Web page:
Input test data and output arrays from experimental software. Each point from the input grid (top left) is encoded using a Gaussian function and decoded using vector averaging. The axes are scaled such that 50 units = one grid spacing. The results show a field radius of 1.0 (top right), 1.1 (bottom left) and 1.2 (bottom right).

doi:10.1371/journal.pone.0084240.g014
Trilateration and noise tolerance.

In order to observe the effects of trilateration we used a linear falloff response function and applied this to just two and three fields. Figure 15 shows that for the case of overlap between two fields we get zero error along the line joining the field centres and for a three field overlap there is also complete accuracy within the convex area defined by the centres. By comparison, the decoding by vector averaging shows full accuracy only at the field centres and at their equidistant centre.

thumbnail

Figure 15. Small sample map.

Error map depicting 2 fields with trilateration decoding (left), 3 field trilateration (centre) and 3 fields vector average decoding (right). The encoding function is linear for all cases. Each pixel on the map is used as a stimulus point and the distance between the result and original point is denoted by the colour of the pixel. Errors range from 0 to 1 field radius.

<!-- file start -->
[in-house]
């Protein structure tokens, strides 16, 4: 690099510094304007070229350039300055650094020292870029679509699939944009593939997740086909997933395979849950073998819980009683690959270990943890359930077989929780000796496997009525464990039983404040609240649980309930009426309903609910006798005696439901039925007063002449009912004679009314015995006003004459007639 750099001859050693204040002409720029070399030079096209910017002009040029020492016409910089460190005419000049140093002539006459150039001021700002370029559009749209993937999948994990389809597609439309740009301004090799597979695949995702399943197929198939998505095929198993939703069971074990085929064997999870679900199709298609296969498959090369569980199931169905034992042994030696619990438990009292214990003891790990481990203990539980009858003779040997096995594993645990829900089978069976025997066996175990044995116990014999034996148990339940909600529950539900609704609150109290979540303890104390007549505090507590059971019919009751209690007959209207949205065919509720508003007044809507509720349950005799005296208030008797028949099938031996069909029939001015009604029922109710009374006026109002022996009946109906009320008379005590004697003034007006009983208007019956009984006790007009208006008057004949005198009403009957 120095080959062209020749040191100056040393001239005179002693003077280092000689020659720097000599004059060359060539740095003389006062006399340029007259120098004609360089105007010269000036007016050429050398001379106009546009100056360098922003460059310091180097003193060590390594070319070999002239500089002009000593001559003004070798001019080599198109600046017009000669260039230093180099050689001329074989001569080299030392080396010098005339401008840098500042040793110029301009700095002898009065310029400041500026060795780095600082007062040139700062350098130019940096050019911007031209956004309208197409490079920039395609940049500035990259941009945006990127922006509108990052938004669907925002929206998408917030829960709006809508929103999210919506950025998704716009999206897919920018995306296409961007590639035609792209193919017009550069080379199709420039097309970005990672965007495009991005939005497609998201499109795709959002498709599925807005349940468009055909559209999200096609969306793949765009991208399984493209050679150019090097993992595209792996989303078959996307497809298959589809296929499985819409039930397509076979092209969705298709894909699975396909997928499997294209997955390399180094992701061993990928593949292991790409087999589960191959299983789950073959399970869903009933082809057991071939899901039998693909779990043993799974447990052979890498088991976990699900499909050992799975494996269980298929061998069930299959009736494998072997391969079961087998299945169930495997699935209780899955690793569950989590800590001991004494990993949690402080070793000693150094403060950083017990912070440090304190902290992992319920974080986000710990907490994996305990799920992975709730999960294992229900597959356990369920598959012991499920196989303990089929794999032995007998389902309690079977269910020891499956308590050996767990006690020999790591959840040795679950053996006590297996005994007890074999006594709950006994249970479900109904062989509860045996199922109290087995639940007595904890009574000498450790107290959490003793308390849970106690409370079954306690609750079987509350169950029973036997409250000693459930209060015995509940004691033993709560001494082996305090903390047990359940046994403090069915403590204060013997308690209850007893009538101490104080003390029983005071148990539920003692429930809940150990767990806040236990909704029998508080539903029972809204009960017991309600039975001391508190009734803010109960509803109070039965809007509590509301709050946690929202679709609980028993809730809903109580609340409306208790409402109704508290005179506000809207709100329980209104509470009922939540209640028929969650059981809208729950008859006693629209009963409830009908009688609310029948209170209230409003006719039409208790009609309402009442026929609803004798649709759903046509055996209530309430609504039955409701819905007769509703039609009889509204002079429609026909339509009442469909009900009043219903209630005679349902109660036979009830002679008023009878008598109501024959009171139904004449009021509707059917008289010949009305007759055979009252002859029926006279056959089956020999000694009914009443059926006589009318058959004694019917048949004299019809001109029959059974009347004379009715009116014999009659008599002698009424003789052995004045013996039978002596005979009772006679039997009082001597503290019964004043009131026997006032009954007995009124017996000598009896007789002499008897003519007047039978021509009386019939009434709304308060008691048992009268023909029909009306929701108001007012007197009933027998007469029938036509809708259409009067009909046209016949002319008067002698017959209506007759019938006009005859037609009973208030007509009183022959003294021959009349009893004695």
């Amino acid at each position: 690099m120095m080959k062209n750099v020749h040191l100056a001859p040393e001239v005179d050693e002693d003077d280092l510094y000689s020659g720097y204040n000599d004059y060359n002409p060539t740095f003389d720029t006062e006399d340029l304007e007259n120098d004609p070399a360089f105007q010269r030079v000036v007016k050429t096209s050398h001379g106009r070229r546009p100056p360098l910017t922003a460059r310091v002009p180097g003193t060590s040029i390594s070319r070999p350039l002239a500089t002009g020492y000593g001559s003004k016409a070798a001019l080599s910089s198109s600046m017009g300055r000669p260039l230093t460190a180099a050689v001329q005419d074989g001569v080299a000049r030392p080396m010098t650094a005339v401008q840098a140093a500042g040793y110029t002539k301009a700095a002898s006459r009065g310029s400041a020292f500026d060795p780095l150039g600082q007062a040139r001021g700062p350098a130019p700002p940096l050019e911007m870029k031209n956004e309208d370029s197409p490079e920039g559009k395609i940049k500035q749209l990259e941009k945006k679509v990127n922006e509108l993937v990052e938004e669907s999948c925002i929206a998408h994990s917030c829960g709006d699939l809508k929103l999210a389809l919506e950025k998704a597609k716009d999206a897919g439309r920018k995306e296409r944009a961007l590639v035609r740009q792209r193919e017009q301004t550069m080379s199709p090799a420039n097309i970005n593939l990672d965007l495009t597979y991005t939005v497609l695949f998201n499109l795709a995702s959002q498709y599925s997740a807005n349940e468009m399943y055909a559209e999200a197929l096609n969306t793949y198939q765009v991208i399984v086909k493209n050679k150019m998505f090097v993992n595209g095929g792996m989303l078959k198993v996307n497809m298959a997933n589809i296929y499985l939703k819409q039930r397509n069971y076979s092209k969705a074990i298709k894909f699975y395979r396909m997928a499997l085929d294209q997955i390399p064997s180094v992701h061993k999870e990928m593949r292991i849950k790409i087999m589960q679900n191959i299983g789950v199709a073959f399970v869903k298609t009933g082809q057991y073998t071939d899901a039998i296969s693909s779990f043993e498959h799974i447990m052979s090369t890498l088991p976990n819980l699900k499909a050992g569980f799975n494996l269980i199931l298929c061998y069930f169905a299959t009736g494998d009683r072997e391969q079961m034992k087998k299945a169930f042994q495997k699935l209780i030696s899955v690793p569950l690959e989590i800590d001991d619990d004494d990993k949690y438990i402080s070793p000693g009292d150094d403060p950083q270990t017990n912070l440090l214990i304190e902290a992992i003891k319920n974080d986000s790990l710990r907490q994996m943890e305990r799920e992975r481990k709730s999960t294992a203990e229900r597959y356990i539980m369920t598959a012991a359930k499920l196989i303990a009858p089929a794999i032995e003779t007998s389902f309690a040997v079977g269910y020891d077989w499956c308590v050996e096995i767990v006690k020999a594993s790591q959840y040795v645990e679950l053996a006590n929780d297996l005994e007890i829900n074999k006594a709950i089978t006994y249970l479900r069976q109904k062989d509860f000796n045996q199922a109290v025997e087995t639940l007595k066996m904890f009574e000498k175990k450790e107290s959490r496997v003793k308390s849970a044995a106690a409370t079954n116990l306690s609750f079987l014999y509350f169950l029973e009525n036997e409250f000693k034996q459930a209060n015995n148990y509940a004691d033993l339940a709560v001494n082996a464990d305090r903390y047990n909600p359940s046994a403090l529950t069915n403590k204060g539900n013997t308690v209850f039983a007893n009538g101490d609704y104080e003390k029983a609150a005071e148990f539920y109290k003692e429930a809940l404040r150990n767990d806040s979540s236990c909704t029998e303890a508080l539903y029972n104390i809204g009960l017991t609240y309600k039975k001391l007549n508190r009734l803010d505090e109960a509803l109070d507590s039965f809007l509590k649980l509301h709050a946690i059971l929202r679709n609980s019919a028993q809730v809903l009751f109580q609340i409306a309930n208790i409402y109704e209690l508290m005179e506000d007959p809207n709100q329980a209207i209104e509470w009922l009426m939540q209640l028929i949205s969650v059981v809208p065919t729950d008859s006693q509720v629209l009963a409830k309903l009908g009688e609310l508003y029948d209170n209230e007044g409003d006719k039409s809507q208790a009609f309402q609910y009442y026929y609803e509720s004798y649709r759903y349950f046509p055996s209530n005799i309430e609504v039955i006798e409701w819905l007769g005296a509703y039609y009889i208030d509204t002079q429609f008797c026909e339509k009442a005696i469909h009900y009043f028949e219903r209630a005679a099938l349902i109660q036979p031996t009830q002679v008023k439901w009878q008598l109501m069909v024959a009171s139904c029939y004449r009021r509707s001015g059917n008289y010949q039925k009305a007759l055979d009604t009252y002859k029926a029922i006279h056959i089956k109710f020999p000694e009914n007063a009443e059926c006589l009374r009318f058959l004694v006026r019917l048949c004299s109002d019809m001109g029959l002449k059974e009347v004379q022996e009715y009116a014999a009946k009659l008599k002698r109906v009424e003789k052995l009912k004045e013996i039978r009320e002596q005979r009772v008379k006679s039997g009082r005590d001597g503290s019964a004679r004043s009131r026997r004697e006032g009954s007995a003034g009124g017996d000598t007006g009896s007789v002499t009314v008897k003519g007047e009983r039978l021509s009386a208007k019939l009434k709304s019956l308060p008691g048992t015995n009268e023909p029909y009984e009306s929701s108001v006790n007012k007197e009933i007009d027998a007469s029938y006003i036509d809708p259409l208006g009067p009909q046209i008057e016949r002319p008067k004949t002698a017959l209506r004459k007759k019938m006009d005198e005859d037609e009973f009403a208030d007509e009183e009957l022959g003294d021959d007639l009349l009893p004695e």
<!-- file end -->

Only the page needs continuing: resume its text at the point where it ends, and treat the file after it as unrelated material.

doi:10.1371/journal.pone.0084240.g015

However, trilateration depends upon the signals being proportionate to distance and therefore we can only expect high accuracy for linear response functions. If we use smoother response functions like Gaussian or cosine functions, [29], then the errors can be reduced somewhat by performing the trilateration calculation three times, changing the order of the points each time and then averaging the results. Figure 16, seen earlier, shows a precision comparison between such trigonometric based trilateration and vector average decoding. The trigonometric version is very accurate once all areas are covered by three fields, but only for the linear coding function. The Gaussian response with vector averaging performs well otherwise.

thumbnail

Figure 16. Accuracy without noise.

Error plot for increasing field radius showing the difference between vector average and trilateration methods. The Gaussian responses have a coefficient of 0.4.

doi:10.1371/journal.pone.0084240.g016

When noise is introduced this comparison is accentuated. Figure 17 shows the results when noise is added to active fields. It is clear from these figures that trilateration is of value only in the specific case of linear response functions. Despite the high accuracy possible (as seen in global localisation with GPS [26]) its use is not feasible for functions compatible with biological situations. We notice that vector averaging improves in accuracy with increasing input contributions, i.e. larger . Thus, the accuracy of the central area in figure 15 (right) will improve further if more than three fields are included.

thumbnail

Figure 17. Accuracy with noise.

Error plot for increasing field radius showing the effect of noise on the vector average and trilateration methods. The Gaussian responses have a coefficient of 0.4 and the noise coefficient .

doi:10.1371/journal.pone.0084240.g017

Vector averaging gives a reducing error trend, particularly with Gaussian encoding and tolerates noise very well.

Response functions.